Linear Predictive Coding Parameter Manipulation/Synthesis of Incorrectly Produced /r/ This study describes the manipulation and synthesis of LPC parameters to edit incorrectly produced utterances. In particular, it shows that formant frequencies can be manipulated to produce a consistent and reliable change in perception. It also demonstrates that this method can be used to produce quality synthesis of high-pitched voices. ... Research Note
Research Note  |   August 01, 1996
Linear Predictive Coding Parameter Manipulation/Synthesis of Incorrectly Produced /r/
 
Author Affiliations & Notes
  • Linda I. Shuster
    West Virginia University Morgantown
  • Contact author: Linda I. Shuster, PO Box 6122, 805 Allen Hall, West Virginia University, Morgantown, WV 26506. E-mail u5050@wvnvm.wvnet.edu
Article Information
Speech, Voice & Prosodic Disorders / Augmentative & Alternative Communication / Speech, Voice & Prosody / Speech / Research Notes
Research Note   |   August 01, 1996
Linear Predictive Coding Parameter Manipulation/Synthesis of Incorrectly Produced /r/
Journal of Speech, Language, and Hearing Research, August 1996, Vol. 39, 827-832. doi:10.1044/jshr.3904.827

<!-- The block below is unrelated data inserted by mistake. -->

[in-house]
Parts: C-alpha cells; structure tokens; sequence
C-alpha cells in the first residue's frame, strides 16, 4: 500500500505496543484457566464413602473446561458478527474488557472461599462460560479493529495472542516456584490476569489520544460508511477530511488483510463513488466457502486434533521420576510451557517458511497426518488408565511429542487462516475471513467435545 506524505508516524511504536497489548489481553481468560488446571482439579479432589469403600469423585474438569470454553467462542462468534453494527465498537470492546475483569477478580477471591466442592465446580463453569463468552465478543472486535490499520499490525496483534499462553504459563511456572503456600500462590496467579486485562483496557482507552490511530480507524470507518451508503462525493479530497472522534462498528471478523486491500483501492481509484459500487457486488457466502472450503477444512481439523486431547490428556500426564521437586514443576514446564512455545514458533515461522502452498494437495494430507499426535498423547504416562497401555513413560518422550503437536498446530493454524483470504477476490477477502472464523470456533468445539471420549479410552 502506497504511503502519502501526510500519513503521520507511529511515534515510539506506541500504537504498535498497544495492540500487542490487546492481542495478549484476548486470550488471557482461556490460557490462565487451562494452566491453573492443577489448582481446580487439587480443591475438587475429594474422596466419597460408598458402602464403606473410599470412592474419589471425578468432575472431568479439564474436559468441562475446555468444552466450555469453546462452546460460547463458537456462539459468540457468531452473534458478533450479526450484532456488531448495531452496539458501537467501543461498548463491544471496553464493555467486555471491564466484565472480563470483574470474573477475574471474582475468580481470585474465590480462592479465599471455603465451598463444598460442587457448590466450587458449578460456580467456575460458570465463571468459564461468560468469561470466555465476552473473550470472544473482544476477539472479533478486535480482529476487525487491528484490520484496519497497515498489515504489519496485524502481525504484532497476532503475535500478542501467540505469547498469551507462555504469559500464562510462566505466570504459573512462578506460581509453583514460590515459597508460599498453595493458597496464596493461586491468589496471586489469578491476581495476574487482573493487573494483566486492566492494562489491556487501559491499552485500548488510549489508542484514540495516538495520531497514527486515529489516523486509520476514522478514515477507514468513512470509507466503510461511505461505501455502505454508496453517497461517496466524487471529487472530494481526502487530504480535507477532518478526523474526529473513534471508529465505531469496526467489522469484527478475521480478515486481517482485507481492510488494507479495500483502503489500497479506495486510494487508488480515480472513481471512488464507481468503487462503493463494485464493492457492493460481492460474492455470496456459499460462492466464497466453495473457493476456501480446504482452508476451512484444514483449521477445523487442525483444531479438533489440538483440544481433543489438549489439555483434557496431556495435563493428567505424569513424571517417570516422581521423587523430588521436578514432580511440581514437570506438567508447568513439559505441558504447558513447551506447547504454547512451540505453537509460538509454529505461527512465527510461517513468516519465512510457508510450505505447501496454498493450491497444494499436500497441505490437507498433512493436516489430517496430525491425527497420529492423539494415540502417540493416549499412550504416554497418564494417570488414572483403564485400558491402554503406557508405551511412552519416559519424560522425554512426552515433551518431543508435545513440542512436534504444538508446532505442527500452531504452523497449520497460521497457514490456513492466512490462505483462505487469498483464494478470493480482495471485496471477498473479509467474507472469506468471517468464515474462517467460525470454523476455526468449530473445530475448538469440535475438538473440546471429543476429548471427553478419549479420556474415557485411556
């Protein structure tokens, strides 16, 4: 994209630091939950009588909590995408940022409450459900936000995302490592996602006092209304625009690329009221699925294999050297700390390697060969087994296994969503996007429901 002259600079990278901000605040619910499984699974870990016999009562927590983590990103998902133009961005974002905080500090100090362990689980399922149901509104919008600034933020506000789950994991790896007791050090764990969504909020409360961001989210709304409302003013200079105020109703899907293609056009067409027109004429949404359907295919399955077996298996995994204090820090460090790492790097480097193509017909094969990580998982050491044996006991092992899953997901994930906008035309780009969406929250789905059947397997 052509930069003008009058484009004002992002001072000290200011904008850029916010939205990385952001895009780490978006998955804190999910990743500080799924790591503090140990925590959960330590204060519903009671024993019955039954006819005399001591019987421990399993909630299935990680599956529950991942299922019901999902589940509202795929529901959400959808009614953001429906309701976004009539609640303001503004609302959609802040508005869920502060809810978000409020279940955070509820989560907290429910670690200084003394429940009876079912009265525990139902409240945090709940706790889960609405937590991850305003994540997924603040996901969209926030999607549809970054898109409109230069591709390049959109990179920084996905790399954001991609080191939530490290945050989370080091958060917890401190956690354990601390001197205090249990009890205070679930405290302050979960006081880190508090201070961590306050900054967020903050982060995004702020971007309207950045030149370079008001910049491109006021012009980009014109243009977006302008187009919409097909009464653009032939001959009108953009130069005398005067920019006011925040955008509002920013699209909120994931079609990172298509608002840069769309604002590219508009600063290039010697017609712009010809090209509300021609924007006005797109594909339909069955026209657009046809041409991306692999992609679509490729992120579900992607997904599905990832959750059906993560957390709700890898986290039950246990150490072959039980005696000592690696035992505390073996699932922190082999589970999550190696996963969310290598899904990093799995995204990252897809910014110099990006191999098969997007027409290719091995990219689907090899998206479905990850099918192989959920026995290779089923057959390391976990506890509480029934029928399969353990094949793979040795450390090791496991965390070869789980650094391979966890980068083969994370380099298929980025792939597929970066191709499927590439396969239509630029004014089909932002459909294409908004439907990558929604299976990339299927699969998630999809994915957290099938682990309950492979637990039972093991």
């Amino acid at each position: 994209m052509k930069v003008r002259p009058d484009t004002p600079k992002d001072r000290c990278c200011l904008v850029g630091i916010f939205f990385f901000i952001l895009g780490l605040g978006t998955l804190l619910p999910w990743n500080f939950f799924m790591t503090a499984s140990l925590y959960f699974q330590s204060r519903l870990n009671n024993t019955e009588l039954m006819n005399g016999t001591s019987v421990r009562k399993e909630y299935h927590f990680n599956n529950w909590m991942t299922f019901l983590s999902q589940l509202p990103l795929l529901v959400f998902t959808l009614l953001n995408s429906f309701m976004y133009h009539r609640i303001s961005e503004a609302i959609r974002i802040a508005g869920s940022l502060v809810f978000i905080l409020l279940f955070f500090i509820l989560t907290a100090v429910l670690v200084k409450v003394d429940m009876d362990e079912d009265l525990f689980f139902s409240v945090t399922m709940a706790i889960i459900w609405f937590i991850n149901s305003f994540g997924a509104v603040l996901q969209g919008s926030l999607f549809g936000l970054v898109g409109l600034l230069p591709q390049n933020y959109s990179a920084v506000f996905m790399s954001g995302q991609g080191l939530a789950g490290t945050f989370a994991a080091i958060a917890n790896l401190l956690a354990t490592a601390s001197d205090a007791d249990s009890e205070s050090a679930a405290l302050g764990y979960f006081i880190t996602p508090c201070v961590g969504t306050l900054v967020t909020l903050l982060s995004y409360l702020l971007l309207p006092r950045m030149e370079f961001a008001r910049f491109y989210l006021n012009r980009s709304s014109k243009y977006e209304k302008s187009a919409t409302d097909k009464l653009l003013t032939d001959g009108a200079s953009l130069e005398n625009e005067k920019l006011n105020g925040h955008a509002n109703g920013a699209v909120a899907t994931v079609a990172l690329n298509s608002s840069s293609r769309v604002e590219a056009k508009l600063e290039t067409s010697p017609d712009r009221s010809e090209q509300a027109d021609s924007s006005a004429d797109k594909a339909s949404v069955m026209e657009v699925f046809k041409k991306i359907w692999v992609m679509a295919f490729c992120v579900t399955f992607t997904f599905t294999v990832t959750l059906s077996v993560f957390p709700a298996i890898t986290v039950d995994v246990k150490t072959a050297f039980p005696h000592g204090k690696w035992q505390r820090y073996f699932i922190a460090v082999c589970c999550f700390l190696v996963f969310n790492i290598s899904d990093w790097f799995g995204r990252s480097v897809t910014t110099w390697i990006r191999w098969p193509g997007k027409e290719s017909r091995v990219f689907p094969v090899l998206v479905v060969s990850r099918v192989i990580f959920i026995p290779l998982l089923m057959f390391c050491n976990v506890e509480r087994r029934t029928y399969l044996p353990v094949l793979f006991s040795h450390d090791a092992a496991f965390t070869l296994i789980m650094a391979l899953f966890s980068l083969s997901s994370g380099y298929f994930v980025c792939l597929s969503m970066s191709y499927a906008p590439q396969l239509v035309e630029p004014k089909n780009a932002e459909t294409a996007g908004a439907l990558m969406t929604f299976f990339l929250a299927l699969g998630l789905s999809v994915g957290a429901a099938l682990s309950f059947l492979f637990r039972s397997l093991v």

History: Received October 24, 1995 , Accepted March 14, 1996
 
Journal of Speech, Language, and Hearing Research, August 1996, Vol. 39, 827-832. doi:10.1044/jshr.3904.827
History: Received October 24, 1995; Accepted March 14, 1996

This study describes the manipulation and synthesis of LPC parameters to edit incorrectly produced utterances. In particular, it shows that formant frequencies can be manipulated to produce a consistent and reliable change in perception. It also demonstrates that this method can be used to produce quality synthesis of high-pitched voices.

Acknowledgments
Supported in part by research grant 5 R03 DC 01742-02 from the National Institute on Deafness and Other Communication Disorders, National Institutes of Health. The author gratefully acknowledges B. Craig Dickson, Speech Technology Research LTD, for his comments and suggestions, Bill Wonderlin for the time and energy he spent in programming, and Kate Franklin, Denny Ruscello, and Marie Hillstrom for their help in listening to tapes. An earlier version of this paper was presented at the American Speech-Language-Hearing Association Convention, Orlando, FL, in December 1995.
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